Having an attitude with grattitude

To my maai

For the person who knows life is hard.


The fact is, life is hard. There will be bumps in the road, there will be challenges you face, the degree of those challenges will transform you into the person you become. And then there are the people. The people who are sent into your life who will help you along the way and evidentially have the greatest impact on who you become. Some are sent satin's, I was sent a savior.

She was no taller than 5' 4". Her hands always occupied books with a blanket or sweater tied to her waist. Her mind busted with knowledge every chance she got and never avoided the opportunity to learn. She was a quiet woman but spoke louder than anyone around her through her actions. A gentle soul, with the heart of a lion beating through her 100lbs body. She never broke a promise, never raised her voice, and never forgot to say good morning and goodnight. Her instincts transformed her into a mother everywhere she went, and she had this smile. The smile which she wore proudly with dignity, stretching from ear to ear, and it said absolutely everything you would need to know about her. Her name was Bapsy Anita… then Bapsy Daruvalla… but to me, she will always be my Maai.

She is my grandmother and the most influential person that has ever walked into my life. On June 28, 2018 we celebrated what would have been 88 years, and while she was not physically here, she has continued to leave her mark on all of our lives and is a daily reminder of who I attempt to be when I grow up.

Just as a little background, she was a leader in her community through multiple youth groups and child advocacy centers in Bombay, India. She was an only child, he mother passed when she was only 8 years old. She was an aspiring lawyer who hoped to impact her generation by taking on pro bono cases and not only helping lives but changing the world with her actions. She ended up leaving her university education to care for her sick father. She was a chairman for the lioness global community and was as humble as a human could be. A friend to all she encountered. A wife to the love of her life, Adil. A mother to her 3 beautiful children. A grandmother to 7 grandchildren.

I grew up as a realist and a dreamer, but those two concepts don't exactly morph together very well… She was my pillar to help me find balance and it wasn't through actions or habits. It was through words. Every night she would read me a book and I would fall into a new world. One where bears could talk, people could fly, and worries were a mere figment of our imaginations. I could be anything I wanted, and I learned to become a dreamer who aspired to forget the stars and reach new galaxies to see what I was capable of. After taking me on my journey through books she would tuck me in at night, hand me my magic blanky, and quietly hum the song "Can't Help Falling in Love" by the King, Elvis Presley. She would often say to me that I was fit to be a queen and deserved to fall asleep with a king by my side. She always said to end a bad day in a good way and wear a smile as my best accessory. To this day that is still my favorite song of all time, I still sleep with my magic blanky around my pillow, and I still dream about the happiness I couldn't wait to be flooded with when I grew up.

People make a difference.

I say all of this because the imprint that this single made on my life was filled with pure and honest love, and that is what she portrayed to everyone around her. Unconditional and incomparable love. Her attitude exhibited hope, her voice was like a finely tuned violin, her eyes never failed to spot out the perfection in every person, and her heart pumped with the ideology that she was on this planet for a reason and she was not willing to waste her life.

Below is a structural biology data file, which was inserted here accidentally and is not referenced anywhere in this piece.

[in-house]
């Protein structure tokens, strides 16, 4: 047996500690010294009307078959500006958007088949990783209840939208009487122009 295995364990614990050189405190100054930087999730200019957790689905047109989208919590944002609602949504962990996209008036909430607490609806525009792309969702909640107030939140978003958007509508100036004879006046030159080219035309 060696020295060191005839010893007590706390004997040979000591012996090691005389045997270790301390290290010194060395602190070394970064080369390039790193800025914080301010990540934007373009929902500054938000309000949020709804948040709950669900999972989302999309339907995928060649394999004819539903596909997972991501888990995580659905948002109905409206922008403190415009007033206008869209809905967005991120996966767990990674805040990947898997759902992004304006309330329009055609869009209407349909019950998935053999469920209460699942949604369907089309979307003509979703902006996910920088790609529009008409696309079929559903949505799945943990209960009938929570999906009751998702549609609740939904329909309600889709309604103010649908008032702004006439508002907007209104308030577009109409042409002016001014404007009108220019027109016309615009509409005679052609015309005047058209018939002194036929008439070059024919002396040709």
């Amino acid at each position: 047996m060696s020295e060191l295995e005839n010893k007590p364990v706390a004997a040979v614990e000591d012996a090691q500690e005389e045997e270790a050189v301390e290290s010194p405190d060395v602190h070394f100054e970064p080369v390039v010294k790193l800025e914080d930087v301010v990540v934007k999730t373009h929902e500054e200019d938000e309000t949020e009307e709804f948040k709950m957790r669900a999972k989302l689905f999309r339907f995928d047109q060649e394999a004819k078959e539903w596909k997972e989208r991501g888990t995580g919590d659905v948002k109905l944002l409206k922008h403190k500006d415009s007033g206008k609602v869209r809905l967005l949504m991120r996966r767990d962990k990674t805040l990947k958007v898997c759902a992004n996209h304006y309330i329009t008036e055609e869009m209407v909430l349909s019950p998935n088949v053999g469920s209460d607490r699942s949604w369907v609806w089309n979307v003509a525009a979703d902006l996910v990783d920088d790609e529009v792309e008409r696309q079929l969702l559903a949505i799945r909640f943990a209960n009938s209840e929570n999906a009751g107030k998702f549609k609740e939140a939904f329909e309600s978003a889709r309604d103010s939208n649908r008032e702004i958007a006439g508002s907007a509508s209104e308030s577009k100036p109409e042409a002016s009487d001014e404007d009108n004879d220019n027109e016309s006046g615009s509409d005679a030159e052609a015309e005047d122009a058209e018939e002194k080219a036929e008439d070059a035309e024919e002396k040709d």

One day I woke up and realized how she was always so calm and collect around me. It was because I am a carbon copy of her youngest daughter, a woman I refer to as mom. We are both loud in our opinions and broad in our mindsets. We both take on the idea that we are in charge, and that's a dangerous game to play in my house. We love those around us and trust too easily, but none the less, we are best friends.

We are all on this earth for a reason. It isn't to make money or have fame and fortune embody our physical being. We are not here to turn people in need of help away or slander the names of people's religious faiths. We are united as mothers, fathers, sisters, brothers. We hold the keys to not only our happiness but to the happiness of those around us, through our attitudes. Stop saying can't and stop saying won't. Drop your stubborn temperament at the door and let it wash off on a rainy day. Express your opinion but be open to hearing others. Know that knowledge is power, and it is the only thing which sets you apart from those you surround yourself with. So, stick out like a sore thumb and be proud of who you are because you never know who is watching.

She is why I write. It is as if some power from above engulfs my thoughts and lets me find my release through the sounds of fingertips dancing along the keyboard. She was the drive behind my love of knowledge and the reason I push myself working like a slob to make sure I pursue my full potential, and alongside my passions comes the art of humanitarianism. I invest my talents to help those around me. Not in a bragging form, but in a way so that they know they are not alone, even on their hardest and darkest days.

She still guides me in my hard times and promotes me in my accomplishments, I am so eternally grateful to have had such an amazing influence in my life. Each person on this planet has their person. Their Mufasa and leader when they are lost. Even if you feel lost and alone and hopeless, there is always light at the end of the tunnel and there is always a reason to smile ear to ear, always say good morning and goodnight, and hum Elvis to yourself in an empty room. There is always a reason to have a positive attitude and share it with those around you.